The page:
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Atmospheric Chemistry and Physics An interactive open-access journal of the European Geosciences Union
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Volume 18, issue 9 | Copyright
Atmos. Chem. Phys., 18, 6585-6599, 2018
© Author(s) 2018. This work is distributed under
the Creative Commons Attribution 3.0 License.

Research article 08 May 2018

Research article | 08 May 2018

Meteorological controls on atmospheric particulate pollution during hazard reduction burns

Giovanni Di Virgilio1, Melissa Anne Hart1,2, and Ningbo Jiang3 Giovanni Di Virgilio et al.
  • 1Climate Change Research Centre, University of New South Wales, Sydney, 2052, Australia
  • 2Australian Research Council Centre of Excellence for Climate System Science, University of New South Wales, Sydney, 2052, Australia
  • 3New South Wales Office of Environment and Heritage, Sydney, 2000, Australia

Abstract. Internationally, severe wildfires are an escalating problem likely to worsen given projected changes to climate. Hazard reduction burns (HRBs) are used to suppress wildfire occurrences, but they generate considerable emissions of atmospheric fine particulate matter, which depend upon prevailing atmospheric conditions, and can degrade air quality. Our objectives are to improve understanding of the relationships between meteorological conditions and air quality during HRBs in Sydney, Australia. We identify the primary meteorological covariates linked to high PM2.5 pollution (particulates  < 2.5µm in diameter) and quantify differences in their behaviours between HRB days when PM2.5 remained low versus HRB days when PM2.5 was high. Generalised additive mixed models were applied to continuous meteorological and PM2.5 observations for 2011–2016 at four sites across Sydney. The results show that planetary boundary layer height (PBLH) and total cloud cover were the most consistent predictors of elevated PM2.5 during HRBs. During HRB days with low pollution, the PBLH between 00:00 and 07:00LT (local time) was 100–200m higher than days with high pollution. The PBLH was similar during 10:00–17:00LT for both low and high pollution days, but higher after 18:00LT for HRB days with low pollution. Cloud cover, temperature and wind speed reflected the above pattern, e.g. mean temperatures and wind speeds were 2°C cooler and 0.5ms−1 lower during mornings and evenings of HRB days when air quality was poor. These cooler, more stable morning and evening conditions coincide with nocturnal westerly cold air drainage flows in Sydney, which are associated with reduced mixing height and vertical dispersion, leading to the build-up of PM2.5. These findings indicate that air pollution impacts may be reduced by altering the timing of HRBs by conducting them later in the morning (by a matter of hours). Our findings support location-specific forecasts of the air quality impacts of HRBs in Sydney and similar regions elsewhere.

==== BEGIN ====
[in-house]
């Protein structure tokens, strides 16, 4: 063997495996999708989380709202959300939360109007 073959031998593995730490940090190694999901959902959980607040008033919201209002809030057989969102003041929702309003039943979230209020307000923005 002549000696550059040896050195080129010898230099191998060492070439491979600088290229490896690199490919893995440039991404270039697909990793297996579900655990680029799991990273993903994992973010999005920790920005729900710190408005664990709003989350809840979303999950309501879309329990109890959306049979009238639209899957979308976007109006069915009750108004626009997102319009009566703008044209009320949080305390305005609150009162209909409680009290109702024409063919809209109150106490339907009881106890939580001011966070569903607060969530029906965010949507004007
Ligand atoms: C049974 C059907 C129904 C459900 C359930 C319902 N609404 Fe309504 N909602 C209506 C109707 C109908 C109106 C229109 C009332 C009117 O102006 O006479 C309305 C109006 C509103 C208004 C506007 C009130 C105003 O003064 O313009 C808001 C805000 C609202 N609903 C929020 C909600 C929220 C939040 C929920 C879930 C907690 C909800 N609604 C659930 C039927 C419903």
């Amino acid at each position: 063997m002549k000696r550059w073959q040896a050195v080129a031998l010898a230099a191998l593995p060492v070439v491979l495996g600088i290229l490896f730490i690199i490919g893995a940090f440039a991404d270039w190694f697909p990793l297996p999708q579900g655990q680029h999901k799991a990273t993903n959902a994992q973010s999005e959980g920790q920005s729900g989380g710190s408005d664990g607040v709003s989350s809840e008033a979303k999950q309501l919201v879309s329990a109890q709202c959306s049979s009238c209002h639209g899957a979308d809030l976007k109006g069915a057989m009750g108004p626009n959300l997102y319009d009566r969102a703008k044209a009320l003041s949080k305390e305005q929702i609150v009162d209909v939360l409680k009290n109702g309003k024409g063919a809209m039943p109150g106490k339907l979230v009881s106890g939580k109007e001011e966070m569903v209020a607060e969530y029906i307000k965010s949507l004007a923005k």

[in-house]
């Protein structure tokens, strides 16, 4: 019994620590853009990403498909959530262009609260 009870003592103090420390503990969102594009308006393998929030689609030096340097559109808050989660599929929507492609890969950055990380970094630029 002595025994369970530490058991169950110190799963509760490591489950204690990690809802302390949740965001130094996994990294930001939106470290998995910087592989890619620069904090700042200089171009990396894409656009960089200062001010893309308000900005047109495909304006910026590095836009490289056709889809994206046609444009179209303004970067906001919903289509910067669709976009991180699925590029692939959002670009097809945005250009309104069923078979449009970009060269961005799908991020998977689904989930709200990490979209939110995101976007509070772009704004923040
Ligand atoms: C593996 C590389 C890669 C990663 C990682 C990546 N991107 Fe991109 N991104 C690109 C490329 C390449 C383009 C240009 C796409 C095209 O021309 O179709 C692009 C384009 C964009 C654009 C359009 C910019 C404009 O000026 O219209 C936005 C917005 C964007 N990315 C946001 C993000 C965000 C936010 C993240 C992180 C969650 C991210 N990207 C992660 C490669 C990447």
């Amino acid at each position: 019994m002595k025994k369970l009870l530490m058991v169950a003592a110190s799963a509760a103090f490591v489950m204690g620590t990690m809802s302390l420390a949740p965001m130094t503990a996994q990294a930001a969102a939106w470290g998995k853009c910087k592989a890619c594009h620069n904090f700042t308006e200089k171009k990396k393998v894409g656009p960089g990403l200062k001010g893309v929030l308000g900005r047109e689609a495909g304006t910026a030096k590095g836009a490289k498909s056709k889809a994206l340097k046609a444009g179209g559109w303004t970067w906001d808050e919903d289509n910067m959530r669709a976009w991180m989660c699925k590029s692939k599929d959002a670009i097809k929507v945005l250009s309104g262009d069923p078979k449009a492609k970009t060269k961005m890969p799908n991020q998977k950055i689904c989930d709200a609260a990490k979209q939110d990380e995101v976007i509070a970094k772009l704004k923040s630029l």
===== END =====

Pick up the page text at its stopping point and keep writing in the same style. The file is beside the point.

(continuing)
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Short summary
Hazard reduction burns (HRBs) may prevent wildfires, but both generate PM2.5 air pollution. We identify the meteorological factors linked to high PM2.5 pollution & assess how they differ between HRB days with low vs. high PM2.5. Boundary layer, cloud cover, temperature & wind speed strongly influence PM2.5, with these factors being more variable & higher in magnitude during mornings & evenings of HRB days when PM2.5 remains low, indicating how HRB timing can be altered to reduce air pollution.
Hazard reduction burns (HRBs) may prevent wildfires, but both generate PM2.5 air pollution. We...